Some of the most common reasons people don’t exercise is because they don’t have access to a gym, can’t take time out of their day to go to one or don’t enjoy the gym setting.
But you already have the best piece of exercise equipment money can buy: your own body. And it only takes around 30 minutes to complete an exercise routine which will train all of it.
Step one: five minute warm up
Begin by performing a range of dynamic stretches to prepare your joints and warm up your muscles. You want to avoid static stretches, as these can decrease your performance.
With each stretch below you want to start small and gradually increase until you are at your full range of movement, then go smaller and smaller again until you’re at a stop.
Don’t push yourself beyond a comfortable range of movement – you don’t want to injure yourself before getting into the real exercise!
- Dynamic lunges with your arms twisting in the opposite direction to your forward leg, rotating at your trunk.
- Squats, keeping your feet and knees facing forwards.
- Move into a downward dog position and, if you can, an upward facing dog position.
- Windmill your arms backwards one after the other like a backstroke, twisting your back one way and the other.
Continue cycling through these stretches with no gaps in between for five minutes, prioritising areas of tightness.
Step two: 20 minute exercise routine
This sequence of exercises provides a full body workout without any additional equipment. It might take you longer than 20 minutes at first, so aim to complete the routine rather than finish under time.
Once again, don’t push yourself beyond what is comfortable. Some muscle ache is encouraged, but stop the moment you feel any sudden, sharp pains.
Each of the following should be repeated in sets of 10-20 depending on your capability, repeated three times.
- Squats, at the maximum range of movement achieved during the warm up.
- Stiff leg deadlifts, keeping legs and back straight and rotating at the waist.
- Abdominal crunches, whichever are your favourite.
- Dorsal raises, where you lie on your belly and lift your head and thighs off the ground.
- Glute bridges, where you lie on your back with your knees bent and thrust your pelvis into the air.
- Chest presses, on the floor or against the wall if you can’t do them from the floor.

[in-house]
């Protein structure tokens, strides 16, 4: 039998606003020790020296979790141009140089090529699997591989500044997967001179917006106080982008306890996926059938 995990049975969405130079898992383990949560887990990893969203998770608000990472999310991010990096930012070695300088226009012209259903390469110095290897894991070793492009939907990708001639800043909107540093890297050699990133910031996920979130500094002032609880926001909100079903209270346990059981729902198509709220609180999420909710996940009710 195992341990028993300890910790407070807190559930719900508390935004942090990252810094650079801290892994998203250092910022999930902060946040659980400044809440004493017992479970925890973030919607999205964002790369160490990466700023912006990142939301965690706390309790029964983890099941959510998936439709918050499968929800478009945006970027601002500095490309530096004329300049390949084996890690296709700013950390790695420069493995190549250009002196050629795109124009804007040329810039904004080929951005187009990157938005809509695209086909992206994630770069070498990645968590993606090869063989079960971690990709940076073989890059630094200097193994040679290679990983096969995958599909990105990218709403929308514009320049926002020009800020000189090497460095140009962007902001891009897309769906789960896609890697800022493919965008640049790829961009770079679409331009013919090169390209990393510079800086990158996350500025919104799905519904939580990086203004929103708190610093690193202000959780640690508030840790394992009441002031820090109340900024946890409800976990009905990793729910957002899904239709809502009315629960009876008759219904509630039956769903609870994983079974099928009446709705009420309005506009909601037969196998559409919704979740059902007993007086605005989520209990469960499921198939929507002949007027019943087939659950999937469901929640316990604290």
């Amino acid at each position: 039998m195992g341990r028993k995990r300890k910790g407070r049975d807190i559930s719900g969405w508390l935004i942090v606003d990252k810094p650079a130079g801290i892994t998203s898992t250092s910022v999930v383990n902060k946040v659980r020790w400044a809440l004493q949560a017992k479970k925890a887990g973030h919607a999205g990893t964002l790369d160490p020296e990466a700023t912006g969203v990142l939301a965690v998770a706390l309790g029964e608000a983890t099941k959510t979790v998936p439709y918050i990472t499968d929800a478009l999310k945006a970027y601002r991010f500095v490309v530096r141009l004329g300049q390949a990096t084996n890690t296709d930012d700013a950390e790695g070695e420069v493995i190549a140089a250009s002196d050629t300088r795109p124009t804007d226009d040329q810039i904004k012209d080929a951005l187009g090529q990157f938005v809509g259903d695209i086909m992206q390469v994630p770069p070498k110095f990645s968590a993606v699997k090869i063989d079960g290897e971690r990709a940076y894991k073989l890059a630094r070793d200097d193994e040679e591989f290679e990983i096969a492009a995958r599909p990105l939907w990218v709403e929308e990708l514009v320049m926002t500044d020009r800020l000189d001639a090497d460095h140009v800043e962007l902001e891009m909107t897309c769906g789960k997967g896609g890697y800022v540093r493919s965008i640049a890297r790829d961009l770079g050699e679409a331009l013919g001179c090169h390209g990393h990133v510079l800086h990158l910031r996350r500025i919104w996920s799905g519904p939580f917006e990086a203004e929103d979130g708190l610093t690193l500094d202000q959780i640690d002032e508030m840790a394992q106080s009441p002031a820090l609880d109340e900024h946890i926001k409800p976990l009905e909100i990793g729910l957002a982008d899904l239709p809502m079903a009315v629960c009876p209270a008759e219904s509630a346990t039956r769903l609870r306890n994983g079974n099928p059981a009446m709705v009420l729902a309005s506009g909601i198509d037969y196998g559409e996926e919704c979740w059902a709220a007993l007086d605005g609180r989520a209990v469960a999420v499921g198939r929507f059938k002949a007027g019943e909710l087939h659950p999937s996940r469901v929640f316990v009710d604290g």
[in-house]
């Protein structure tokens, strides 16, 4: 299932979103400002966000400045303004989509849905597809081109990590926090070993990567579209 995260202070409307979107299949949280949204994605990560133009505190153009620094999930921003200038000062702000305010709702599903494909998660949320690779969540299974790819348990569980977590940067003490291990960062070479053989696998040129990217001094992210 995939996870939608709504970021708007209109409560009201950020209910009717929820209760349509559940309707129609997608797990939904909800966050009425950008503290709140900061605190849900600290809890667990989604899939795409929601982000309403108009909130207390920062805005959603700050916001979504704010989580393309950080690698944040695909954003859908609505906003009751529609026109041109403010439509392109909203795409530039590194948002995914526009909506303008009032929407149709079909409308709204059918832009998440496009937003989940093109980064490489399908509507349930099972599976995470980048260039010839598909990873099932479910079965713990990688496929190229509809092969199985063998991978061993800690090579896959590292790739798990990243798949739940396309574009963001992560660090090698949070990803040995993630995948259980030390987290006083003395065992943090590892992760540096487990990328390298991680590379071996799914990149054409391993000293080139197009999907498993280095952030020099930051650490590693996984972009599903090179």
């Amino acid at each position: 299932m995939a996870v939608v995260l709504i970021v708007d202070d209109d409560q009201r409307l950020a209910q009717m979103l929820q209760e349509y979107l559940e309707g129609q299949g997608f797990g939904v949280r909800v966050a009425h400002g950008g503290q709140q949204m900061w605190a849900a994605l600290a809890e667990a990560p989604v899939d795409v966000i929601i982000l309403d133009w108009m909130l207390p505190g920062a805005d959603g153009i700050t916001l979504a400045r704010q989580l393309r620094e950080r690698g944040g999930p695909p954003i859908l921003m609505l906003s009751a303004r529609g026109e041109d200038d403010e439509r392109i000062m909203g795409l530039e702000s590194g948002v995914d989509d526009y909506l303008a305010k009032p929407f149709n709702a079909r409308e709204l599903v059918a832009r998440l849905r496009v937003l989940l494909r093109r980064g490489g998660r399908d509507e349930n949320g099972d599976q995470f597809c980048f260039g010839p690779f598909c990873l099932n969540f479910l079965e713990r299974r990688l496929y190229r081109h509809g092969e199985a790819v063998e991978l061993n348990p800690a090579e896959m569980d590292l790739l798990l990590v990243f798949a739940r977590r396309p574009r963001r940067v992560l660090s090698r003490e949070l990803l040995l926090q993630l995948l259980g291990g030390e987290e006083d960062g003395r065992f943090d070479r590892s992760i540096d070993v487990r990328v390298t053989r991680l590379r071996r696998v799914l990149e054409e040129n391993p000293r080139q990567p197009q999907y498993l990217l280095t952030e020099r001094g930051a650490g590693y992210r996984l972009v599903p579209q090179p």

- Tricep dips, putting your palms on a chair with your elbows pointed backwards, lowering yourself down to the ground and back up again.
- Body weight shoulder press, where you bend over in a V shape with your palms flat against the ground then press off from the floor.
Step three: five minute cool down
The cool down is an often neglected but essential part of your exercise routine which helps to reduce stiffness and post-workout pain. Like the warm up, these are a sequence of dynamic rather than static stretches.
For each of these you should gradually slow down the pace while holding the stretches for longer.
- Pigeon stretch, where you sit on the ground with one leg stretched behind you and the other crossed in front while you rock back and forth, then swap legs.
- Lay on your back, cross one leg over the other with the bottom leg’s foot flat on the floor while you do spinal twists side to side, then swap legs.
- Calf stretch, placing your hands flat against a wall and stretching one leg out straight behind you, forming a line from shoulder to floor, then swap legs.
Once your heart rate is back to normal and your muscles are feeling nice and loose, give yourself a pat on the back – you just completed a full body weight workout! Now you have no excuse not to get fit.
Want a demonstration? Come and see me
This complete body weight exercise is an essential part of your fitness tool kit. And it’s not just for beginners; I use it myself if I don’t have access to my usual equipment, such as when I’m on holiday.
If you want a demonstration of how to do a complete body weight exercise routine, with the added benefit of personalised exercises for your fitness level, book an appointment with me now by emailing firstname.lastname@example.org or calling 0207 937 1628.
BSc (Hons) Degree in Sports Science and Biology
Functional Trainer, AAPI Pilates Instructor, Ski instructor